Is Europe in Denial about the Mediterranean Fisheries Crisis?


The Azure Window is no more, but we can still save Mediterranean Fisheries

This October, EU Environment, Maritime Affairs and Fisheries Commissioner Karmenu Vella will host the annual Our Ocean conference on Malta. By inviting high profile guests from around the world to his home country, Commissioner Vella aims to attract international praise for European nations by focusing the conference on ocean governance and plastic pollution.

But Mediterranean waters surrounding Malta have little to celebrate. It’s currently estimated that the Mediterranean EU stocks are 96% overfished, and the sea is the sorriest example of the EU’s failure to effectively implement the pillars of the Common Fisheries Policy (CFP) and to end overfishing.

Mediterranean: 96 Overfished

Light painting projection by marine conservation campaign group Our Fish reading “Mediterranean: 96% Overfished” outside the Brussels Seafood Expo, April 2017

Despite last month’s signing in Malta of the Medfish4ever Declaration by Mediterranean leaders, it seems that governments, particularly EU governments with Mediterranean waters, are in denial about the near-collapse of not just the fishing business, but the entire ecosystem. The declaration seems to be a plan about a plan, rather than real, urgent, concrete measures to conserve, protect and manage Mediterranean fisheries now.

Some denial of what happens below the shimmery surface of the Mediterranean can perhaps be understood – apart from divers and fishers, for many people, their relationship with the Mediterranean extends no further than the dinner plate or their beach towel. So long as the fish keep appearing in our markets and restaurants, we don’t ask questions. So long as expert scientific advice continues to be swept under the carpet, by the industry and politicians, the public is kept happy. How long can they keep stretching the truth?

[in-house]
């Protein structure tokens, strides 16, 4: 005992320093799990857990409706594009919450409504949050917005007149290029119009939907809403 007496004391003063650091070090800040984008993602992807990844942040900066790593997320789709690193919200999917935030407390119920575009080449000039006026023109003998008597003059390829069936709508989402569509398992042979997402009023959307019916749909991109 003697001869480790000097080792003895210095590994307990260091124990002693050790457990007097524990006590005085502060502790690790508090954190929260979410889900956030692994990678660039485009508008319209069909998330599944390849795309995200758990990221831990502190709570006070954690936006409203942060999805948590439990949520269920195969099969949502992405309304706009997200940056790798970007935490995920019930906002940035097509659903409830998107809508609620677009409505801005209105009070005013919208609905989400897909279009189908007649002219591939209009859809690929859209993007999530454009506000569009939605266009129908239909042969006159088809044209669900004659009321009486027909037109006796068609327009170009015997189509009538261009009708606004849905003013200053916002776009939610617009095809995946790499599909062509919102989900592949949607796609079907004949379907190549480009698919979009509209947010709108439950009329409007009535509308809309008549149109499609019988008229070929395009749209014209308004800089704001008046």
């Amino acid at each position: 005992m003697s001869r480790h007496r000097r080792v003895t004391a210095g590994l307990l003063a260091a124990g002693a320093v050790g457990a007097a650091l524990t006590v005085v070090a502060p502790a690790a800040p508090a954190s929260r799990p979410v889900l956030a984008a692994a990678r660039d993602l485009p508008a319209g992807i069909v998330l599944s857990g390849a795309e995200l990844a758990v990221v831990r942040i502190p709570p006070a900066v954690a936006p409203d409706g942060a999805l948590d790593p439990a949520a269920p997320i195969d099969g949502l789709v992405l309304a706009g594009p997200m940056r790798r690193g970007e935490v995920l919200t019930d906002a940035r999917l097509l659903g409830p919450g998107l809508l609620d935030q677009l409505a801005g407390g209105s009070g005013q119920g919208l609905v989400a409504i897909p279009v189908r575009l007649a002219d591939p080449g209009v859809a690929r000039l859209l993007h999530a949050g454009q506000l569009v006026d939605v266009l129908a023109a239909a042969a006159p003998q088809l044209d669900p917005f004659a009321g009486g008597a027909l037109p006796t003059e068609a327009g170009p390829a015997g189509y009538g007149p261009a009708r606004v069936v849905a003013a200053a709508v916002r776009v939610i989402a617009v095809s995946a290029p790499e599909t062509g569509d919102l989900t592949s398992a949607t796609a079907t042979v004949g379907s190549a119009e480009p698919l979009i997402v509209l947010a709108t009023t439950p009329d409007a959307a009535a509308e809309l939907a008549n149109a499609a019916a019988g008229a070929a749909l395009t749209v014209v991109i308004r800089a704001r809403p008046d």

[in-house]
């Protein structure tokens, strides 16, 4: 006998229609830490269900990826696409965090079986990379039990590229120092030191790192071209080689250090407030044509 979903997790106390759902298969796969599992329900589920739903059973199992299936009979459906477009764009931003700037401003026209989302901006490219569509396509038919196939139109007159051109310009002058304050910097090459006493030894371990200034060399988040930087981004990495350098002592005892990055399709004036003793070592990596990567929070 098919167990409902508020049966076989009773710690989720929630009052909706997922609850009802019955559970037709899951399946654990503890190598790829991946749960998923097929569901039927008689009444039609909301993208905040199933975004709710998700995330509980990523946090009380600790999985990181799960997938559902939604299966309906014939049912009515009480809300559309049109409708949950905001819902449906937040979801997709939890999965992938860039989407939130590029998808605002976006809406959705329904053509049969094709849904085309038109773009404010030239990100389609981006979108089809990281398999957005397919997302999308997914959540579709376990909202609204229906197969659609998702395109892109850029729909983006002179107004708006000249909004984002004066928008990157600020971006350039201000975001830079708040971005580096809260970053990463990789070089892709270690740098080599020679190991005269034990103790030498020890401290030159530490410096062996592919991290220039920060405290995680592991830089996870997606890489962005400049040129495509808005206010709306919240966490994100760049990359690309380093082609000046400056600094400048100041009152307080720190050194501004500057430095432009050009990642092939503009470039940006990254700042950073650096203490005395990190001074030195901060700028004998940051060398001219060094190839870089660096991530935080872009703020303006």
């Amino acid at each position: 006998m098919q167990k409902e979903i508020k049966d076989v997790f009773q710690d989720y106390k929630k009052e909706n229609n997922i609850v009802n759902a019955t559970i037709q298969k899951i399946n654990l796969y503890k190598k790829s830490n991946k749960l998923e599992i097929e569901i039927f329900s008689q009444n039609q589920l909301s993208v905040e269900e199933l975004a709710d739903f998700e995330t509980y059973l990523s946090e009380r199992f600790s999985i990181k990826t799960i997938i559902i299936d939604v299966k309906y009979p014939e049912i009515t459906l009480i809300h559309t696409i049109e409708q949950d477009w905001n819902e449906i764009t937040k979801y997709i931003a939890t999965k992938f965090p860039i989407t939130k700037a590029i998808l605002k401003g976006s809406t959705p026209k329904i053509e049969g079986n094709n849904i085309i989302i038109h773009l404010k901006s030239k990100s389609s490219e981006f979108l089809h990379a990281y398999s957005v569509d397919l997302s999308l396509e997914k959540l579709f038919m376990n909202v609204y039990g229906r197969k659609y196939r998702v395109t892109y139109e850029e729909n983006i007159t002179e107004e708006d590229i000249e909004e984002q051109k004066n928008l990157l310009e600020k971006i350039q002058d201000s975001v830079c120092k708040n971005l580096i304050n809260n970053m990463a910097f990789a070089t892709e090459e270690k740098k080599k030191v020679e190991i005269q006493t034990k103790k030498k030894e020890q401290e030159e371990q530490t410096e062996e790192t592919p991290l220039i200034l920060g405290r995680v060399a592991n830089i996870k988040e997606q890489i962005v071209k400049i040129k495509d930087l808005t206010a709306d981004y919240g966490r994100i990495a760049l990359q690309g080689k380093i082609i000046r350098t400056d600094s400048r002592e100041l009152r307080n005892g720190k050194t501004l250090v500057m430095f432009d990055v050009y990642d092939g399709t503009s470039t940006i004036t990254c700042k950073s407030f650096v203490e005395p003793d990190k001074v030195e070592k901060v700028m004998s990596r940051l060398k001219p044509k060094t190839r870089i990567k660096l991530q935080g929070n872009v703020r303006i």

The Our Fish team recently noticed that the organisers of the Our Ocean conference appear to be in denial over what happens above the Mediterranean’s surface, too. When checking out the Our Ocean website we noticed that an image of the famous Azure Window, or it-Tieqa tad-Dwejra, a natural stone arch connecting land and sea on the Maltese island of Gozo. Game of Thrones fans might remember the arch as the backdrop to the marriage of Daenerys and Khal Drogo in season 1.

But since  March 8, the Azure Window no longer exists – it collapsed into the sea after a heavy storm, prompting widespread media coverage, and comments from the Maltese Prime Minister. Yet the Our Ocean folks appear to have not gotten the memo. If they believe that it-Tieqa tad-Dwejra still stands, perhaps they are also living in a make-believe world where Mediterranean fisheries can resist collapse from unfettered overfishing?

The Azure Window is gone, taken by the forces of nature. No amount of action or Declaration signing will save it, and it will not be rebuilt.

However, Mediterranean fisheries still have a chance. They may be 96% overfished, but if urgent action is taken to halt their overexploitation, Mediterranean fish stocks have a good chance of rebounding to more sustainable levels by 2020. What’s needed is political will from Mediterranean’s EU nations to take real action, and to take it now, before, it’s too late.

Our Fish hopes that this October, Our Ocean delegates aren’t taken on a daytrip to see the Azure Window. Delegates should be told the truth about its collapse, and European nations their guests the truth – the Mediterranean is in a dire state, and needs all the help it can get.

Rebecca Hubbard is Campaign Manager for Our Fish, which works to ensure European member states implement the Common Fisheries Policy and achieve sustainable fish stocks in European waters.